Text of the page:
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case law review- executor removal

Removal of an Executor

Anecdotally, it appears that a rising number of court cases involve beneficiaries or co-trustees trying to remove a “rogue” executor. It is clear from a review of the case law and secondary authorities that the courts have the authority to order the removal of executors, but the challenge is to determine when they will exercise that authority.

The case law establishes a long list of factors that the courts will consider in determining whether to remove an executor. Generally, no one factor is determinative, but it always seems to boil down to one question – is it in the best interests of the estate and the beneficiaries for the executor to be removed? When judges remove executors, it’s because that question is answered in the affirmative.

There is a volume of these cases, but our associates have written blogs on several of the more interesting ones highlighting the factors relied on by the court to justify the removal of executors. For those seeking an introduction or review of the topic, these blogs make an interesting read:

conflict of interest

Do Conflicts of Interest warrant removal of an Executor?

A conflict of interest does not automatically result in the removal of an executor. A review of the case law and secondary authorities paints a coherent picture and legal baseline. For an Ontario judge to remove an executor on account of a conflict of interest s/he must be convinced that the removal is in the best interests of the estate.
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disagreement executors

Does friction between co-executors warrant removal?

The friction between Peter and Michael was long standing and intense. While the reported case does not specifically say so it appears that the arguments over their mother’s investments was just another platform of expression for their mutual animus. While Peter may have been the executor of his grandfather’s estate Michael was his mother’s litigation guardian.
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Can a trustee be removed without evidence of bad behaviour?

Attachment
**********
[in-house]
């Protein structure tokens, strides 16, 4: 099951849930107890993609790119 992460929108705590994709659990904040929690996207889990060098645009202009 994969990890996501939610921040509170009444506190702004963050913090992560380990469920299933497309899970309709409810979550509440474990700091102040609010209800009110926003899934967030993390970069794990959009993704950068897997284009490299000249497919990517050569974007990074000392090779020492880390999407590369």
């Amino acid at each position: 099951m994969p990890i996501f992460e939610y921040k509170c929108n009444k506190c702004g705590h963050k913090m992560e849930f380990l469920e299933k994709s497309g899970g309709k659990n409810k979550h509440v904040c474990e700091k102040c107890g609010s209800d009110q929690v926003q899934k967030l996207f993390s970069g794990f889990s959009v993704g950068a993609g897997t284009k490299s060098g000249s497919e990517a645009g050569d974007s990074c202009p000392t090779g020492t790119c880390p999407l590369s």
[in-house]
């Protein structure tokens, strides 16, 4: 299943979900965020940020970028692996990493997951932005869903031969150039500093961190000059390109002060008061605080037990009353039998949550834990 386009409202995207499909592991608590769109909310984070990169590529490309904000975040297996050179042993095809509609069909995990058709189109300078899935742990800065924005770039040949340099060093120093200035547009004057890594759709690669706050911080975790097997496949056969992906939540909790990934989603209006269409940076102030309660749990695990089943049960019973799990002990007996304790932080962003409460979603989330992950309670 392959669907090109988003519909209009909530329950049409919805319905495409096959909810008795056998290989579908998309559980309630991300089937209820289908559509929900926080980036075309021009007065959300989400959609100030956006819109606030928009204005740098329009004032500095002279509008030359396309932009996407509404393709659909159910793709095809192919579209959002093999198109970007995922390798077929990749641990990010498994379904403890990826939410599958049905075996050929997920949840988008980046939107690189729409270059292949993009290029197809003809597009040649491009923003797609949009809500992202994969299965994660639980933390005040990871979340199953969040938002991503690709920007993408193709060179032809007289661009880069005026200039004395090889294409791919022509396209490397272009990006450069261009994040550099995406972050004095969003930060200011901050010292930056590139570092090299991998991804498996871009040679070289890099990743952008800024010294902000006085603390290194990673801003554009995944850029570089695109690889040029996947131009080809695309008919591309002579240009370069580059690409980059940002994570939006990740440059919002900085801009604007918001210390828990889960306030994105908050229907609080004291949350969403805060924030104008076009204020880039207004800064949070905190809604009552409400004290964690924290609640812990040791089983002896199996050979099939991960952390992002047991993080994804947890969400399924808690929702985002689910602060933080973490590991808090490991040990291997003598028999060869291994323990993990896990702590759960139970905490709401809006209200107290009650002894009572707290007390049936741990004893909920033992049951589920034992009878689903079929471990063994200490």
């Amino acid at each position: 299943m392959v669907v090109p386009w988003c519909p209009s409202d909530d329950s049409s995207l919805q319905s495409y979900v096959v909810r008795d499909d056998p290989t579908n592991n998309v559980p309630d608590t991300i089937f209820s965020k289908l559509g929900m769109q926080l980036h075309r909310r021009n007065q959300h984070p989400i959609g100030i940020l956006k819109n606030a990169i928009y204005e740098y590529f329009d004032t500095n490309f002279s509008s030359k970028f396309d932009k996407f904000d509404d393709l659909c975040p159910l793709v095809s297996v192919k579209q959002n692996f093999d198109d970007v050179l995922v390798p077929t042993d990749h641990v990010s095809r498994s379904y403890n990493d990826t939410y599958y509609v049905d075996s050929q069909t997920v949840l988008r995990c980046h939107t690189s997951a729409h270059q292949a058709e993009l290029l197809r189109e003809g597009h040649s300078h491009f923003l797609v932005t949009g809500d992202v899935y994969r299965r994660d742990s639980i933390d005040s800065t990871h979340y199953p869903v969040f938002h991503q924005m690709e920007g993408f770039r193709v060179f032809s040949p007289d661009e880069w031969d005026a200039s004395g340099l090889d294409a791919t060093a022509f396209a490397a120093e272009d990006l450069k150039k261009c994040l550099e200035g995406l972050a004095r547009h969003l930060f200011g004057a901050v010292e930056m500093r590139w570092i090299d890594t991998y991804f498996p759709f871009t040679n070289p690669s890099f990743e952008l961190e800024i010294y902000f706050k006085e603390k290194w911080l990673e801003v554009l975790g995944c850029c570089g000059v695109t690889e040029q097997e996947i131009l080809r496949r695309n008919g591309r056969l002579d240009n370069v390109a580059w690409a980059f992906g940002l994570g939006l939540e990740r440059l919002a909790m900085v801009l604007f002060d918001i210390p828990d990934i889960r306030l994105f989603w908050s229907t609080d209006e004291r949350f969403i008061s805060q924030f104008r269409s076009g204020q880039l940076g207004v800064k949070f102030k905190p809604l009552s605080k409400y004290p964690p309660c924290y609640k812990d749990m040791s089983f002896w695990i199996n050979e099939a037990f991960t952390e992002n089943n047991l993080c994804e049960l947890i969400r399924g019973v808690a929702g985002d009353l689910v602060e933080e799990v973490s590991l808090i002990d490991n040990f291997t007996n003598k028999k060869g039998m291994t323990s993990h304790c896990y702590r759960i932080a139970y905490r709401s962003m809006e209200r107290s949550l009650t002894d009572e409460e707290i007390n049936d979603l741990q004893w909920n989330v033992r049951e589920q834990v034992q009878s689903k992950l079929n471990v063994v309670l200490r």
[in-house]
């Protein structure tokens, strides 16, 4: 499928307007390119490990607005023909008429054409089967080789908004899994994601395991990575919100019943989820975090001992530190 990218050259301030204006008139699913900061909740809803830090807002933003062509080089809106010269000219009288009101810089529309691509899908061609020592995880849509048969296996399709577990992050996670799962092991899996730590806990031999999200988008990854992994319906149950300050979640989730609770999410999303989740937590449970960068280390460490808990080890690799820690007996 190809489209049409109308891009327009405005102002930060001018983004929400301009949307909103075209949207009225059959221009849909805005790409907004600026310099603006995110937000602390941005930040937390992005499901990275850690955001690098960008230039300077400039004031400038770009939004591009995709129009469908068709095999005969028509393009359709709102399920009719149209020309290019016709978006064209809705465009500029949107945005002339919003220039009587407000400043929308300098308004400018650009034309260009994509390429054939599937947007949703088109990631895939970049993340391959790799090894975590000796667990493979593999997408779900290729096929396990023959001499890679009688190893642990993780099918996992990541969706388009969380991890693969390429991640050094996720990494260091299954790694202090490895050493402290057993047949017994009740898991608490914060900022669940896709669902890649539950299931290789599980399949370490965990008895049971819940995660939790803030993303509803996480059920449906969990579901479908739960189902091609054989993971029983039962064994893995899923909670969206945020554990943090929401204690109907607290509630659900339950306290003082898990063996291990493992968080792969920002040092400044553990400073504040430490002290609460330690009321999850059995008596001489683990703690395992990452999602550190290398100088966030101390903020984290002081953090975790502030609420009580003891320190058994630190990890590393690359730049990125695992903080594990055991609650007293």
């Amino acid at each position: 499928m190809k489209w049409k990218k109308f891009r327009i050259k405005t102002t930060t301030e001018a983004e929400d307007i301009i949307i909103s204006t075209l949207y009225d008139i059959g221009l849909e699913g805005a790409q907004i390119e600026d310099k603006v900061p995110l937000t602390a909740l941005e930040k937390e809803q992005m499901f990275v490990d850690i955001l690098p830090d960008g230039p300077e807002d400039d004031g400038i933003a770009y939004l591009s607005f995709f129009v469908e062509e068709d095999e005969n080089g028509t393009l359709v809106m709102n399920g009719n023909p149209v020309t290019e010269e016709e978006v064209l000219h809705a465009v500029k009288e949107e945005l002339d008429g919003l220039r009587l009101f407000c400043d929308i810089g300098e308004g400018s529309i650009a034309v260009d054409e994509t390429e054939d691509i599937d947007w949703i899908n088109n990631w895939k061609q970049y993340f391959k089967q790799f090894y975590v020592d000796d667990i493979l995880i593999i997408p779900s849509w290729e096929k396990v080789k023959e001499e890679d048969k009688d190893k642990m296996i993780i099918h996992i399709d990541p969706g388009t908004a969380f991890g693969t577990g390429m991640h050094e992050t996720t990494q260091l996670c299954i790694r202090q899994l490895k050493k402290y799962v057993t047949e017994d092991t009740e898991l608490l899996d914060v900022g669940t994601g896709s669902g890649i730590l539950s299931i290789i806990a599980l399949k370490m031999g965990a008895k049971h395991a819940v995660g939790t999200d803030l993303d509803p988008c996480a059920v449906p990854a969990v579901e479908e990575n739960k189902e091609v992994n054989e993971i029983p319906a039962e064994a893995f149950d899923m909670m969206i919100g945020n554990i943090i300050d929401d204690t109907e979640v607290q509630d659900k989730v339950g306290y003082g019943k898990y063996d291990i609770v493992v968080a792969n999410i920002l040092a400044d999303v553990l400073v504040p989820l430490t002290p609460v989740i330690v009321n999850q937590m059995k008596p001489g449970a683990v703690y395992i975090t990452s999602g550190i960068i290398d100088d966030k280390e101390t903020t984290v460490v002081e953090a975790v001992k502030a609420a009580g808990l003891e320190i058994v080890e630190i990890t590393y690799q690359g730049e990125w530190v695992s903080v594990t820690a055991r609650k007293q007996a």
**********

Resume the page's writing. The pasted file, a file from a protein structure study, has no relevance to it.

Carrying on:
It is reasonably easy to imagine many of the possible reasons for which a trustee or executor may be removed from their position by the Court. Perhaps he appropriated trust property for his own benefit, delayed in taking the steps necessary to administer the trust or estate, failed to account for trust property, or was otherwise clearly incompetent in the role.
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Removing an Executor: Delay & Non-Action

Removing an Executor: Delay & Non-Action

In Kajaks Estate, the deceased named his stepson as executor. There were no distributions for eight years. At that point, pursuant to a court application, the executor was ordered to make interim distributions of $100,000 to each of the applicants. While the residuary beneficiary received an interim distribution, the applicants did not. The applicants went back to court and sought to find the executor in contempt of the previous order and to remove him for delay.
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The authors of this blog are Gregory Sidlofsky and Charles Wagner. Gregory is a Certified Specialist in Litigation by The Law Society of Upper Canada and partner at Wagner Sidlofsky LLP. Charles is a Certified Specialist in Estates and Trusts and partner at Wagner Sidlofsky LLP.

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This blog is not intended to serve as a comprehensive treatment of the topic. It is not meant to be legal advice. Every case turns on its specific facts and it would be a mistake for the reader of this blog to conclude how it might impact on the reader’s case. Nothing replaces retaining a qualified, competent lawyer, well versed in this niche area of practice and getting some good legal advice.
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